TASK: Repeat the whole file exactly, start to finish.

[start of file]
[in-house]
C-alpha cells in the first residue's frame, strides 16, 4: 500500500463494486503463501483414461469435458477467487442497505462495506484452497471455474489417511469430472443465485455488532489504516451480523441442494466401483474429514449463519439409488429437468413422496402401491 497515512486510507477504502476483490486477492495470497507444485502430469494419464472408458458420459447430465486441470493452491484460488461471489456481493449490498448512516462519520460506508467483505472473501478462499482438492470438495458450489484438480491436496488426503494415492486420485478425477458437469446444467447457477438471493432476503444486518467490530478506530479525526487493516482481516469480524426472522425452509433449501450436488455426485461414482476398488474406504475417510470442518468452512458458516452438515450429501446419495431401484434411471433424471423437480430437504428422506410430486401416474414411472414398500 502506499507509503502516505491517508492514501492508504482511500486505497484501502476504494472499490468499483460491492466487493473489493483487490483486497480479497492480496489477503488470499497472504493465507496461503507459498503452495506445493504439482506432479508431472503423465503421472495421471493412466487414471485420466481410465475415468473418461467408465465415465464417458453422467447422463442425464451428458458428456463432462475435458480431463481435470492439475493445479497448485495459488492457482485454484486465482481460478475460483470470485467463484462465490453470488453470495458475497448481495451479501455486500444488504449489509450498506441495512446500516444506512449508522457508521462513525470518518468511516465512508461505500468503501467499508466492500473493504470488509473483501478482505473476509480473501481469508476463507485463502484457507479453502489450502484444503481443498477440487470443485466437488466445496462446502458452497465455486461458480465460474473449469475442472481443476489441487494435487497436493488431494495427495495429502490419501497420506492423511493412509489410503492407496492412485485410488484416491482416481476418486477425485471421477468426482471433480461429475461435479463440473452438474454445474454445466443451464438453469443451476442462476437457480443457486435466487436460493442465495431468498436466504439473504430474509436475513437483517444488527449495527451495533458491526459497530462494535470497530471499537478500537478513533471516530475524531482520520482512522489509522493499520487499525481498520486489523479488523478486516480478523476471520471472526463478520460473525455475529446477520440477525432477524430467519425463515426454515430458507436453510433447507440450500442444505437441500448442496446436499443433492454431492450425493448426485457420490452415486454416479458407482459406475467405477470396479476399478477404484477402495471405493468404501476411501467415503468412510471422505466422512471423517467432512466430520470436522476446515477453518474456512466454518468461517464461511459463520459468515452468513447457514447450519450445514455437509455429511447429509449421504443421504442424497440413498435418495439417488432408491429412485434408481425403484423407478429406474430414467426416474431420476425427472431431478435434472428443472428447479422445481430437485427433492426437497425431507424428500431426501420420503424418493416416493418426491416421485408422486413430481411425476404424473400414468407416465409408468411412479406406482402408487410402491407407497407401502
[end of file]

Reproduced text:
[in-house]
C-alpha cells in the first residue's frame, strides 16, 4: 500500500463494486503463501483414461469435458477467487442497505462495506484452497471455474489417511469430472443465485455488532489504516451480523441442494466401483474429514449463519439409488429437468413422496402401491 497515512486510507477504502476483490486477492495470497507444485502430469494419464472408458458420459447430465486441470493452491484460488461471489456481493449490498448512516462519520460506508467483505472473501478462499482438492470438495458450489484438480491436496488426503494415492486420485478425477458437469446444467447457477438471493432476503444486518467490530478506530479525526487493516482481516469480524426472522425452509433449501450436488455426485461414482476398488474406504475417510470442518468452512458458516452438515450429501446419495431401484434411471433424471423437480430437504428422506410430486401416474414411472414398500 502506499507509503502516505491517508492514501492508504482511500486505497484501502476504494472499490468499483460491492466487493473489493483487490483486497480479497492480496489477503488470499497472504493465507496461503507459498503452495506445493504439482506432479508431472503423465503421472495421471493412466487414471485420466481410465475415468473418461467408465465415465464417458453422467447422463442425464451428458458428456463432462475435458480431463481435470492439475493445479497448485495459488492457482485454484486465482481460478475460483470470485467463484462465490453470488453470495458475497448481495451479501455486500444488504449489509450498506441495512446500516444506512449508522457508521462513525470518518468511516465512508461505500468503501467499508466492500473493504470488509473483501478482505473476509480473501481469508476463507485463502484457507479453502489450502484444503481443498477440487470443485466437488466445496462446502458452497465455486461458480465460474473449469475442472481443476489441487494435487497436493488431494495427495495429502490419501497420506492423511493412509489410503492407496492412485485410488484416491482416481476418486477425485471421477468426482471433480461429475461435479463440473452438474454445474454445466443451464438453469443451476442462476437457480443457486435466487436460493442465495431468498436466504439473504430474509436475513437483517444488527449495527451495533458491526459497530462494535470497530471499537478500537478513533471516530475524531482520520482512522489509522493499520487499525481498520486489523479488523478486516480478523476471520471472526463478520460473525455475529446477520440477525432477524430467519425463515426454515430458507436453510433447507440450500442444505437441500448442496446436499443433492454431492450425493448426485457420490452415486454416479458407482459406475467405477470396479476399478477404484477402495471405493468404501476411501467415503468412510471422505466422512471423517467432512466430520470436522476446515477453518474456512466454518468461517464461511459463520459468515452468513447457514447450519450445514455437509455429511447429509449421504443421504442424497440413498435418495439417488432408491429412485434408481425403484423407478429406474430414467426416474431420476425427472431431478435434472428443472428447479422445481430437485427433492426437497425431507424428500431426501420420503424418493416416493418426491416421485408422486413430481411425476404424473400414468407416465409408468411412479406406482402408487410402491407407497407401502